Re:Help. She died.

Pete Giwojna

Dear Grant:

Well, sir, when everything is going great and a seahorse suddenly dies for no apparent reason, it’s very difficult to determine what may have gone wrong. Obviously, if there were no premonitory signs or symptoms of the illness, there is no way of knowing what the proximate cause of death actually was without performing a necroscopic examination. I could speculate on the matter, but it would all be pure guesswork.

I can, however, discuss some of the factors that have been known to account for such sudden deaths in the past. For instance, I have seen one or two cases over the years in which healthy seahorses choked to death after accidentally ingesting a foreign object while feeding from the bottom. When this happens, a foreign object of some sort apparently lodges within the tubular snout, disrupting the flow of water over the seahorse’s gills so that it suffocates in a matter of moments. (It appears that the seahorse’s powerful suctorial feeding mechanism is much better at sucking objects into its tube mouth than it is at expelling something it has accidentally snicked up.)

If an episode like this takes place when the aquarist isn’t around to witness the event, he will return to discover to his or her dismay that a perfectly healthy seahorse is now lying dead on the bottom of the tank for no apparent reason. Choking or suffocating on a foreign object this way is an extremely unusual occurrence — as I said, I have heard of only a couple of such instances in all my years — but it is one more reason to train your seahorses to eat from a feeding trough of a some sort rather than slurping up frozen Mysis from the sand or gravel.

Mysterious deaths from asphyxiation can also occur in seahorses for reasons other than choking. For instance, hypoxia due to low oxygen levels or high carbon dioxide levels has been known to kill seahorses suddenly and without warning. This often tends to happen overnight when dissolved CO2 naturally rises as the O2 levels are dropping due to the reversal of photosynthesis.

As you know, while they are photosynthesizing during the day, zoanthellae and algae consume CO2 and produce O2, but at night, in the absence of light, this process is reversed and the photosynthetic organisms consume O2 and give off CO2 instead. Seahorse setups in general are susceptible to such problems because hobbyists are often so conscious of their seahorses’ limited swimming ability that they tend to leave their aquariums undercirculated. Poor circulation and inadequate surface agitation can lead to inefficient oxygenation and insufficient offgassing of carbon dioxide.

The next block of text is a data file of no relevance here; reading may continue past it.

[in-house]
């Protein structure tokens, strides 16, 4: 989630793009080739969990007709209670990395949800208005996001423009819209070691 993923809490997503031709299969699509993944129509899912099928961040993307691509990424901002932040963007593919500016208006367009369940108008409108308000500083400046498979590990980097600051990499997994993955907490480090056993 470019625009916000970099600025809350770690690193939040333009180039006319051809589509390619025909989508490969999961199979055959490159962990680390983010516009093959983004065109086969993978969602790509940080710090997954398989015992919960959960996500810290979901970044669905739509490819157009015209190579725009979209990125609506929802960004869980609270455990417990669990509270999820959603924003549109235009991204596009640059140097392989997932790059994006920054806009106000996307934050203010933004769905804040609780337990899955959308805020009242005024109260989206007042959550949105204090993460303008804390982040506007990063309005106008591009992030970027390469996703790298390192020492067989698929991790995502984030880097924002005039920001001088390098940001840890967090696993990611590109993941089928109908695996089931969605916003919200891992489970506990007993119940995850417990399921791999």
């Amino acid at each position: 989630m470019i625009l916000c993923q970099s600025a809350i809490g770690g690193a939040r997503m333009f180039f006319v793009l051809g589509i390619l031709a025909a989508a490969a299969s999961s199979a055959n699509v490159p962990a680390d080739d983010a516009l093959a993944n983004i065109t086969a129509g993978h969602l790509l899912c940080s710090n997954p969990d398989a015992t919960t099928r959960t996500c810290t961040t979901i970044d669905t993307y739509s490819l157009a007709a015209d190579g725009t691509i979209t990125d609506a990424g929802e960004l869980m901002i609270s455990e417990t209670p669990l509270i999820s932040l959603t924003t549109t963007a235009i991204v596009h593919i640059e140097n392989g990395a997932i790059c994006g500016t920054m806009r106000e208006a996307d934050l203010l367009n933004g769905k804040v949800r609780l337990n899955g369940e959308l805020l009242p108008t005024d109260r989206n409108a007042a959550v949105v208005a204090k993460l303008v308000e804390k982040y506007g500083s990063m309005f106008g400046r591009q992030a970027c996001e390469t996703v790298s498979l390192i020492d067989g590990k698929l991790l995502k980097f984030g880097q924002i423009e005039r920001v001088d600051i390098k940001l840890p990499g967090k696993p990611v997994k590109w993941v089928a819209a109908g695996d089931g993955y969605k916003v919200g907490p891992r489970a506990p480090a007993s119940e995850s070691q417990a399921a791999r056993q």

Seahorses are more vulnerable to low O2/high CO2 levels than most fishes because of their primitive gills. Unlike most teleost (bony) fishes, which have their gills arranged in sheaves like the pages of a book, seahorses have rudimentary gill arches with small powder-puff type gill filaments. Seahorses are said to have "tufted" gills because they appear to be hemispherical clumps of tissue on stems. Their unique, lobed gill filaments (lophobranchs) are arranged in grape-like clusters and have fewer lamellae than other teleost fishes. Because of the difference in the structure and efficiency of their gills, seahorse are unsually vulnernable to hypoxia when CO2 levels are high and/or O2 levels are low.

Most deaths due to hypoxia occur when the water pump or filter fails during the night, or there is a power outage overnight when the aquarist is unaware, cutting off the filtration, water circulation, and aeration of the aquarium with devastating results. But there are also a number of other factors that affect the levels of dissolved oxygen in the aquarium, and asphyxiation in seahorses can also occur when there has been no equipment failure.

For instance, heat stress due to a summertime heat wave can rapidly deplete the oxygen levels in a poorly circulated seahorse tank. It’s important to remember that the warmer the water, the less dissolved oxygen it can hold. Elevated water temperatures increase the metabolism of your seahorses, and therefore their consumption of oxygen, at the same time that the rise in temperature is reducing the amount of dissolved oxygen in the water. That creates a dangerous situation for seahorses and may well result in respiratory distress and rapid, labored breathing, as well as contributing to asphyxia under certain circumstances.

There is also an inverse relationship between salinity and dissolved oxygen. The higher the specific gravity or salinity, the less dissolved oxygen the water can hold. By the same token, the lower the salinity or specific gravity, the more dissolved oxygen the water can hold. Sometimes the specific gravity in a seahorse tank can creep up unbeknownst to the aquarist due to evaporation of the aquarium water, and the higher the specific gravity gets, the lower the dissolved oxygen levels in the aquarium will be.

A combination of these factors can be downright deadly. If a heavily planted tank is running too warm and if the specific gravity or salinity of the aquarium has risen higher than the suggested range (1.024-1.025), and the tank is undercirculated, that can sometimes be a recipe for disaster. The oxygen levels in the aquarium will be reduced as a result, and when the lights go off and photosynthesis ceases in a heavily planted aquarium, the oxygen levels will be further depleted while the CO2 levels are rising. In some cases, this can wipe out a tank full of healthy seahorses literally overnight, particularly if the tank is well stocked and houses several seahorses.